“It’s called paraskevidekatriaphobia: a morbid or irrational fear of Friday the 13th. It's believed that as many as 25 million Americans will change their behavior today because of superstition: They’ll stay away from shopping malls and won't set foot on airplanes. The cost of all this fear comes close to $800 million per day in lost business, according to the Stress Management Center and Phobia Institute in North Carolina.”
The word is derived from three Greek words: paraskevi meaning Friday, dekatrels meaning thirteen and phobia, which means fear. From a mental health perspective, a phobia is an intense irrational fear of objects, events or situations.
Friday the 13th appears to be safer than any other typical Friday according to Dutch researchers with the Center for Insurance Statistics as results show that traffic accidents, fires and thefts seem to be fewer on these superstitious days.
A “Finnish study in 2002 found that women have a 63 percent greater risk of dying in traffic accidents on that date.” It seems the reasoning behind this statistic is that a fear that something bad will happen actually increases the likelihood that a person will crash. The British Medical Journal studied traffic accidents on Friday the 6th versus Friday the 13th and concluded that “The risk of hospital admission as a result of a transport accident may be increased by as much as 52 percent. Staying at home is recommended.”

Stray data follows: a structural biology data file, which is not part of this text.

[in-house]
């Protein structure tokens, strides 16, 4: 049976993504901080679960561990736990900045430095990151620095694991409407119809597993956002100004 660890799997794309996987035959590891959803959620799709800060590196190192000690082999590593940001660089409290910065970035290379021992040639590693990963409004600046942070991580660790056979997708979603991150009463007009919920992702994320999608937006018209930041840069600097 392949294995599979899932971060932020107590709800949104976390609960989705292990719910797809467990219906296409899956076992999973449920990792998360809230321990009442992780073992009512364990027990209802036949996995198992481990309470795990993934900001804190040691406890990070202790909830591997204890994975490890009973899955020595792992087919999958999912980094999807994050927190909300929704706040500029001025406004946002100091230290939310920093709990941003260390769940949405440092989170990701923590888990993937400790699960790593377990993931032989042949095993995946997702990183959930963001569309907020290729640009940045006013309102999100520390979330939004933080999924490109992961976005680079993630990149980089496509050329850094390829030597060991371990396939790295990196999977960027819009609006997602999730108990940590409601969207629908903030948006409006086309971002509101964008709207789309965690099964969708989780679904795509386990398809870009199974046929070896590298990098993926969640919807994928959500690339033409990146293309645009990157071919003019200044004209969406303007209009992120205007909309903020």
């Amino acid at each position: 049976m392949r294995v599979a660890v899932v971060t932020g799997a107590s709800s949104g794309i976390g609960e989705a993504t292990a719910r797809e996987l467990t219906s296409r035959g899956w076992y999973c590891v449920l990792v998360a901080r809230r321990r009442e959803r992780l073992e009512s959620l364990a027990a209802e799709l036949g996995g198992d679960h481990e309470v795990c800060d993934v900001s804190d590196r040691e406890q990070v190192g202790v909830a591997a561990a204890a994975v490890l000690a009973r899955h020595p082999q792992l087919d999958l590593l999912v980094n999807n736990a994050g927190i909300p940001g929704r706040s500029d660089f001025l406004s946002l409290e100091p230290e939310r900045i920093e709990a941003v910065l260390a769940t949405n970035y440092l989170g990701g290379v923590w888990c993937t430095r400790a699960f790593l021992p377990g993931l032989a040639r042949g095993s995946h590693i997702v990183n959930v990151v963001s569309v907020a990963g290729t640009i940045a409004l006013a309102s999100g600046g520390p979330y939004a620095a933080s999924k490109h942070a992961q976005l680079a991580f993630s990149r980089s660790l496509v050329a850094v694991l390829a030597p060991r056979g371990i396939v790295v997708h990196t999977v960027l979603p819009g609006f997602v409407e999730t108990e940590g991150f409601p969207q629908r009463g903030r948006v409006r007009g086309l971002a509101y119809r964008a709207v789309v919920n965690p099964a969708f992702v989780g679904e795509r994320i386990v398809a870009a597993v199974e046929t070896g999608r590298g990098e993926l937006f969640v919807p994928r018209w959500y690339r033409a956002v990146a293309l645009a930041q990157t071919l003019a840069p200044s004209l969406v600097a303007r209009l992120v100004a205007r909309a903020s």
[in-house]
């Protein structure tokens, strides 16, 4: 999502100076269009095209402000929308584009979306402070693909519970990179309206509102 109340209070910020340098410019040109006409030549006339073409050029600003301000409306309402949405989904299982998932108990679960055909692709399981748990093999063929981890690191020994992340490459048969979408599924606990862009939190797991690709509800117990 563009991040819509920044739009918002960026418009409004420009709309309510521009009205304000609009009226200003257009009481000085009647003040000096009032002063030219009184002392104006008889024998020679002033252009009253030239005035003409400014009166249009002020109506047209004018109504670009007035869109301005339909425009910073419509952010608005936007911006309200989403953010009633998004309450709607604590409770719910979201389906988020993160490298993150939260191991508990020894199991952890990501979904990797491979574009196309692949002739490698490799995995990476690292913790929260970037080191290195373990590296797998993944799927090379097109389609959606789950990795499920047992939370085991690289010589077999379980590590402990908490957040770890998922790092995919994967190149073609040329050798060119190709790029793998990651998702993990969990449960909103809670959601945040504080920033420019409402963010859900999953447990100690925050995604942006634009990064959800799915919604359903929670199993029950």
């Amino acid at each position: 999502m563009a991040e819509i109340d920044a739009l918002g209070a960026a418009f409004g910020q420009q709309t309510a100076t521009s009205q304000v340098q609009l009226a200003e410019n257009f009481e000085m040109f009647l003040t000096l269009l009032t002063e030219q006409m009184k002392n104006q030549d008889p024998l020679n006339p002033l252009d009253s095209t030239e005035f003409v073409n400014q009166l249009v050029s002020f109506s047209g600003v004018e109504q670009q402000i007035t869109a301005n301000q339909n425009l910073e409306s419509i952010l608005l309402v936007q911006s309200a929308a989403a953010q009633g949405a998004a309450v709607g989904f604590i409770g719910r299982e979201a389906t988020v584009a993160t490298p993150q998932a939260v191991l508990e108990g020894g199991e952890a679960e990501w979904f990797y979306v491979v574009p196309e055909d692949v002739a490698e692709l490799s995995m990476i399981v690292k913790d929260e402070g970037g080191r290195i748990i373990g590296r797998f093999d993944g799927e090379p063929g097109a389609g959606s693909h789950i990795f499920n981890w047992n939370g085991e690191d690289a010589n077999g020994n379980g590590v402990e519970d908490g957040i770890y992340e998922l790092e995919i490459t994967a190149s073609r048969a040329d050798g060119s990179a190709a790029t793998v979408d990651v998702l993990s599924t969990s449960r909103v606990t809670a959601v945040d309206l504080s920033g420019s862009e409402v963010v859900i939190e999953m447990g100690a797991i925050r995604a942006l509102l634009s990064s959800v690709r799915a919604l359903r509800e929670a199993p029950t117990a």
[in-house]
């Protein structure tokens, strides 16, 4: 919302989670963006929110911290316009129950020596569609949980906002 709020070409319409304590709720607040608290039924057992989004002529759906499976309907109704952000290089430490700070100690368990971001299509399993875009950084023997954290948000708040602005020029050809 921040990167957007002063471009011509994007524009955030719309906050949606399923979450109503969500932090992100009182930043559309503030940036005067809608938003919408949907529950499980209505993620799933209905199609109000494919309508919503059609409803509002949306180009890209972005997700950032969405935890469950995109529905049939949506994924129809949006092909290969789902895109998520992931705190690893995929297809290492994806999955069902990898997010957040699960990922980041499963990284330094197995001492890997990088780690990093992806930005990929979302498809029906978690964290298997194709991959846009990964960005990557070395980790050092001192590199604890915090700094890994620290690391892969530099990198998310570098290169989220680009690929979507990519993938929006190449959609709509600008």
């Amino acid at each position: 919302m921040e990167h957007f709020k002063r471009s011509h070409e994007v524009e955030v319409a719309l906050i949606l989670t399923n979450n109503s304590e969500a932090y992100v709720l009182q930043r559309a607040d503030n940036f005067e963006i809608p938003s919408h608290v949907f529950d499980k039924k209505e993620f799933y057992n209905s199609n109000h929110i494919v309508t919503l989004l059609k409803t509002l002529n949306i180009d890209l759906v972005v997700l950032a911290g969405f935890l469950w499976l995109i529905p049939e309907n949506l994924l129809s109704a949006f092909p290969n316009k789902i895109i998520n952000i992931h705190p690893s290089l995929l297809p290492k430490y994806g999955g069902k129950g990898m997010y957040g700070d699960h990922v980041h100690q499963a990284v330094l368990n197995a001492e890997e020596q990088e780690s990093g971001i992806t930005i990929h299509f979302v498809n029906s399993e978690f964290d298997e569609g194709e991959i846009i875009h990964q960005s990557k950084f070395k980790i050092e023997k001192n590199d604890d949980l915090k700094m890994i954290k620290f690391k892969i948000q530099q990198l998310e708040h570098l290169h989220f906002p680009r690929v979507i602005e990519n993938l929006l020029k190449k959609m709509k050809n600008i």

University of California Professor David Phillips has found no significant increase in deaths on Friday the 13th when analyzing death certificates. He did, however, notice an increase of deaths among Americans of Japanese and Chinese ancestry on the 4th of every month. The number 4 is considered an unlucky number among the Chinese and Japanese as this number sounds almost exactly like the word death in Mandarin, Cantonese and Japanese. “Across the United States, he found 13 percent more Asian American cardiac-related deaths on the fourth than expected. In California, where these populations are concentrated, he discovered 27 percent more deaths“.
If anything people should fear those who are superstitious instead of the superstition itself. Results seem to suggest that it might be best to avoid people with paraskevidekatriaphobia as their fear may be the very cause of their own misfortunes.
Should you be afraid of Friday the 13th?
Friday the 13th